Yes, I’ve already reviewed The Meaning of Marriage by Tim Keller. I thought I would go back to something that I think is important. It is something that we tend not to learn easily. People tell us about, but the cultural pull can be so difficult to escape.
The quest for marriage, or the search for a marriage partner, must include developing your own relationship with Christ. Since our hearts are factories of idols (Calvin), we quickly make idols of marriage itself, or particular people.
We make an idol of marriage when we think we MUST be married. We sound like Rachel, who said she must have children or die (Gen. 30). We get angry with God because he hasn’t provided a spouse. Marriage won’t fix all your problems or address all your felt needs.
We can also fixate on particular people. We end up like all the men in There’s Something About Mary. We pursue a relationship in an unhealthy manner, rule out other relationships and harm other people who stand in our way. But that is extreme. Think of Jacob, who made an idol out of Rachel. He had to have her, and nobody else but her. Or John Newton whose journals reflect his constant temptation to make an idol out of his wife, Polly.
Without a deeply fulfilling relationship with Christ now, and hope in a perfect love relationship with him in the future, married Christians will put too much pressure on their marriage to fulfill them, and that will always create pathology in their lives.
Marriage, or our spouse, becomes a functional savior. It saves us from loneliness, emptiness, financial ruin or hardship etc. The other person feels responsible for our personal happiness, and corporate happiness. They cannot deliver and resentment is the inevitable end. It will get ugly!
Keller then hits upon the main issue I wanted to discuss. He notes that empirical studies show that men focus on physical appearance while women look for financially well off spouses. Here are the idols: looks and beauty. This is why most financially well off men have good looking spouses. Both people are able to satisfy their idols.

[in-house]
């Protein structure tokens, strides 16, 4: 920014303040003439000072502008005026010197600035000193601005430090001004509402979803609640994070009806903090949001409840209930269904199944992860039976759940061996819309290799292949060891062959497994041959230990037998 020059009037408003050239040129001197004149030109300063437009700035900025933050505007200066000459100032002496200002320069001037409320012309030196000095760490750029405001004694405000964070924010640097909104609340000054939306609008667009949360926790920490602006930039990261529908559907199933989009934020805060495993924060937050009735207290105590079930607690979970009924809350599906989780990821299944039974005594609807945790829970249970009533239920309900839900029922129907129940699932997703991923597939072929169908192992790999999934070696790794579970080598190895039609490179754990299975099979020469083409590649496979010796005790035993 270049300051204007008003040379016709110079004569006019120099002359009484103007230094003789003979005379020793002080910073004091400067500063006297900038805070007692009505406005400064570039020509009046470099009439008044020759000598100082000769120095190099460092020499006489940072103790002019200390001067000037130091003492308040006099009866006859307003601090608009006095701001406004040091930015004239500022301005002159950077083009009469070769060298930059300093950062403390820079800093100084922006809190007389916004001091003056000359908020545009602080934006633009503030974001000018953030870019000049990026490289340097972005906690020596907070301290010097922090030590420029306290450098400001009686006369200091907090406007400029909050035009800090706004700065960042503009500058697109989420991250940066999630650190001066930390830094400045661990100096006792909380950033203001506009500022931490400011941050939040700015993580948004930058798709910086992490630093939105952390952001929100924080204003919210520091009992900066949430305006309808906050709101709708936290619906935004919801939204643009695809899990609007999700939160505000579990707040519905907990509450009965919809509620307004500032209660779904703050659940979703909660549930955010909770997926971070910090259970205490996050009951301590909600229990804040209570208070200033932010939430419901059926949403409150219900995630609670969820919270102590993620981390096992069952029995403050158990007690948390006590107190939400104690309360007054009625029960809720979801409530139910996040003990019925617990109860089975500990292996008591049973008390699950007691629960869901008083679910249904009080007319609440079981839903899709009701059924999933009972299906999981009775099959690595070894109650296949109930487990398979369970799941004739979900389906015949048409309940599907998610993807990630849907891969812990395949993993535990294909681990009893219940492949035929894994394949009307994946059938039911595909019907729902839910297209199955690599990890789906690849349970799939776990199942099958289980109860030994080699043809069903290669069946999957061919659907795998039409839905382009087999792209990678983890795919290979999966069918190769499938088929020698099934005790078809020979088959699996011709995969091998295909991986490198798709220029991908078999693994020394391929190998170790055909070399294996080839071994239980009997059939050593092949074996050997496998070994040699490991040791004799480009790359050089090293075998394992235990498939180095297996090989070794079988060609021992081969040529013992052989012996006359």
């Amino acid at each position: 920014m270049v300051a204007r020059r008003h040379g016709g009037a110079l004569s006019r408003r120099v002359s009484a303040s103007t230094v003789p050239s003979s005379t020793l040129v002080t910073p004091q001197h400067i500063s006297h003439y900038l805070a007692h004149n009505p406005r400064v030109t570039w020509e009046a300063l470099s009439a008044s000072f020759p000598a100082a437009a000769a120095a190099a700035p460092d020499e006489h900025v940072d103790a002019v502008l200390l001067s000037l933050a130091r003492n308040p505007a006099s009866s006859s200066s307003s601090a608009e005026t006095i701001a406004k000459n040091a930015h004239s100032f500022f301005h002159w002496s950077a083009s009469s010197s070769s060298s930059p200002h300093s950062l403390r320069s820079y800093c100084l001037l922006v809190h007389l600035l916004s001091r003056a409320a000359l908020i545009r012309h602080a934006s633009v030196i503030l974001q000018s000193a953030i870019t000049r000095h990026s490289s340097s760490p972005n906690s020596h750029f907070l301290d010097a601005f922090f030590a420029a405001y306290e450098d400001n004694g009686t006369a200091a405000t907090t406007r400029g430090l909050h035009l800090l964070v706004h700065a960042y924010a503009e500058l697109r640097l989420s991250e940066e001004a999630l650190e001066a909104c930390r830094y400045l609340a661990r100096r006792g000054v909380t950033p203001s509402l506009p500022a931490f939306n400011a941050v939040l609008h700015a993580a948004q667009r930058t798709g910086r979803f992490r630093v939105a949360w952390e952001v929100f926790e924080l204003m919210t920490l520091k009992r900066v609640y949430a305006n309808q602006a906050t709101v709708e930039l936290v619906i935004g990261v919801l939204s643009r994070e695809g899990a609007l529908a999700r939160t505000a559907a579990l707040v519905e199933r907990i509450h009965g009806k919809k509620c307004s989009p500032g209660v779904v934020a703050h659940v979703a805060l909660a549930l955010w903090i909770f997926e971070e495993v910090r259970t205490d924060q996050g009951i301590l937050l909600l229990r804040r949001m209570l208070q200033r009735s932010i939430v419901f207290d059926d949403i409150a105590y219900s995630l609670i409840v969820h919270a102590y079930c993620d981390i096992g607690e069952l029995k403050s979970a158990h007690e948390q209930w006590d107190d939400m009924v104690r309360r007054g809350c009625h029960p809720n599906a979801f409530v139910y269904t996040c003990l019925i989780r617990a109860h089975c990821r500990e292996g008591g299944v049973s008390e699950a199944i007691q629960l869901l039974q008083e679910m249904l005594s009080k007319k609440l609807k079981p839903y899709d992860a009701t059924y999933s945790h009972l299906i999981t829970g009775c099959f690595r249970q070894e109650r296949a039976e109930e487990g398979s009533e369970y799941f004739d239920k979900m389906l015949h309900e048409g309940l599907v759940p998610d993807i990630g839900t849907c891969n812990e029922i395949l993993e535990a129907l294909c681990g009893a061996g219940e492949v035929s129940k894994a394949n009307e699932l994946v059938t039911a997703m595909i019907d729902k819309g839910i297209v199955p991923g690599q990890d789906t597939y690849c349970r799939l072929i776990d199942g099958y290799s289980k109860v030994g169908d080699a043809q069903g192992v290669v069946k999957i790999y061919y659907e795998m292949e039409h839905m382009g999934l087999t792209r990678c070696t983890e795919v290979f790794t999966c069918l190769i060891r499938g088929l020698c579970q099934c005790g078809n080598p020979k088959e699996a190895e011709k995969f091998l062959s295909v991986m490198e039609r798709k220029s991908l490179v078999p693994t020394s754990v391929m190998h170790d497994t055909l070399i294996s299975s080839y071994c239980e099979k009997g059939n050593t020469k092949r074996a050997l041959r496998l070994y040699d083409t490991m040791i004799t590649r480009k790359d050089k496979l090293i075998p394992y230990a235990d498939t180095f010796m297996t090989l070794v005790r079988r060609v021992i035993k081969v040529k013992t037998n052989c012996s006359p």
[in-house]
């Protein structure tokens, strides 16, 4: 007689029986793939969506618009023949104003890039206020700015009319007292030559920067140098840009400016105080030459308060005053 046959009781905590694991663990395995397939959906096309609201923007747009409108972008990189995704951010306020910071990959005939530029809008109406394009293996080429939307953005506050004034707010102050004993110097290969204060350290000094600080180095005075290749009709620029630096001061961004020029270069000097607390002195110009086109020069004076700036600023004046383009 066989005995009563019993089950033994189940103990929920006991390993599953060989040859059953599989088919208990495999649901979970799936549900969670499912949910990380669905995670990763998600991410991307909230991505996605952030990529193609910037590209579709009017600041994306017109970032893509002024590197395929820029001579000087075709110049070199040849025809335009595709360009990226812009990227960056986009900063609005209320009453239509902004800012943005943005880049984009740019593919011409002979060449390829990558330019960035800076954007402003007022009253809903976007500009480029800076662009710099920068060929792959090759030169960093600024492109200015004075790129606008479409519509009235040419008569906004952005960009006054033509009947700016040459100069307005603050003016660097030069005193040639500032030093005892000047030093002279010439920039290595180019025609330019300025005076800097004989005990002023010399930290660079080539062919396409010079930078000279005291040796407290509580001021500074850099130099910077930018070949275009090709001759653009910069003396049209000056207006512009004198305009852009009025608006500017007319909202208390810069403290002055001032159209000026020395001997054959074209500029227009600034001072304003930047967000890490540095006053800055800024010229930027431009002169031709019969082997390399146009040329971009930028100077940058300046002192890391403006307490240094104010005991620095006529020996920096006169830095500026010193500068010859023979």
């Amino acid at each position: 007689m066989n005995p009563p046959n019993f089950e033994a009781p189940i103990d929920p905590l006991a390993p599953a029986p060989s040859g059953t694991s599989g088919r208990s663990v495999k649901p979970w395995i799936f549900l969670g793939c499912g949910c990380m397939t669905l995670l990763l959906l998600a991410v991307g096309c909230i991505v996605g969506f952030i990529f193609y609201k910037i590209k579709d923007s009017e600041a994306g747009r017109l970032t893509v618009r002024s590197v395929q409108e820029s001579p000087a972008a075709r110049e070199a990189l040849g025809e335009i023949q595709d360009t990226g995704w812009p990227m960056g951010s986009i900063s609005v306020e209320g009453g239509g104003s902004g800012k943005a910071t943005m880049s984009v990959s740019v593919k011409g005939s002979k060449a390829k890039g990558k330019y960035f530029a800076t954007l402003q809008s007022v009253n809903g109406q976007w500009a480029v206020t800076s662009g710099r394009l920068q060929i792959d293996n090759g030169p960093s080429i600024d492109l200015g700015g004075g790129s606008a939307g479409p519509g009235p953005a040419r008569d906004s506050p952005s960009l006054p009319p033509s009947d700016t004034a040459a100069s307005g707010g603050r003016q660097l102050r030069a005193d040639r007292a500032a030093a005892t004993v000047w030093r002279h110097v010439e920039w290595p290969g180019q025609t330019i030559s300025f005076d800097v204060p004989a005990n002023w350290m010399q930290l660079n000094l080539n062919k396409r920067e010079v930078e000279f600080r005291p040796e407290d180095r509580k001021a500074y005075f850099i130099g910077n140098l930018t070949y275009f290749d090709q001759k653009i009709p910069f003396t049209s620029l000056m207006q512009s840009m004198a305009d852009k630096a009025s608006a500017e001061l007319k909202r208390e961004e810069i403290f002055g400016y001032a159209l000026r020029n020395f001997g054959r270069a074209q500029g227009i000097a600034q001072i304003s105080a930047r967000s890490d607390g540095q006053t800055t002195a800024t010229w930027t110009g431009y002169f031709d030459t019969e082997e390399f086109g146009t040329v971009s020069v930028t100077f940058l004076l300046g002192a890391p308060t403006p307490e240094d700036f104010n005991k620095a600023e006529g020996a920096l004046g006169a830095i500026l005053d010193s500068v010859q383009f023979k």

For years I couldn’t get a girl friend. I had before in high school and college. But the dynamics changed. I was a broke grad student seeking a vocation that didn’t pay incredibly well. Since I wasn’t a hunk, I was not considered a good catch. Oh, there were other issues but that never stopped a woman from getting married to a doctor or lawyer who wasn’t handsome and was a jerk.
Dating, or whatever means you use to find a spouse, becomes about self-merchandising. We create false images of ourselves, and wonder why we both end up thinking “Who is this?” a year or so into marriage.
We hold others to impossibly high standards. Men tend to look for the perfectly beautiful (and reasonably intelligent) woman. I knew a guy who once dated a professional water skier. Her legs were supposedly beautiful and powerful. He compared all future prospective girlfriends to her. Perfectly compatible women were rejected on account of their legs.
I’ve talked to too many men who fear they won’t be attracted to their spouse after a few years unless she’s drop-dead gorgeous. For most married people I talk to, sex becomes increasingly about the person and less about how they look. There are exceptions, sadly. But if guys think they will remain hunks well into marriage, they have another thing come. Hair loss and potbellies are in their future, along with hair growing out of their ears and back.
30 Charm is deceitful, and beauty is vain, but a woman who fears the Lord is to be praised. Proverbs 31
Attraction must be comprehensive. Yes, there should be some physical attraction. Marriage does, and should, have a romantic and sexual component. But there is far more to a healthy marriage relationship. Character is highly important. Keller refers to Jonathan Edwards, who said that true virtue makes a person beautiful. The gospel, the source of true virtue, makes people of good character. Their character reflects God’s. They then share in his beauty.
So many people choose their marriage partner on the basis of looks and money- rather than on character, mission, future self, and mythos- that they often find themselves married to a person they don’t really respect that much.
Mythos, according to C.S. Lewis, is another important part of attraction. This is the thread that connects the person’s favorite ways to spend time. In other words, the other person gets you and enjoys many of those things. This is so important because no married couple I know spends all their time (aside from sleep, work and eating) in the marriage bed. Sex is the spice, not the meat of marriage. You have to enjoy one another’s company. There has to be enough common interests to spend enjoyable time together. CavWife doesn’t “get” sports. But there are enough things we enjoy together to keep us in the same place talking about life together. She didn’t marry me for my charming good looks or my money because both are in short supply.
So, if you are single recognize the traps created by your own idols regarding marriage. Not everyone will be a good fit for you, but there are plenty of good fits for you. Yes, God is sovereign and has a person for you. But you don’t discover that in mystical moments. I decided I wanted to marry CavWife while hunting for Jonathan Edwards’ grace in the rain. She got me enough. And though they are “perfect” for you, they aren’t perfect and they are God’s means to perfect you (and you them).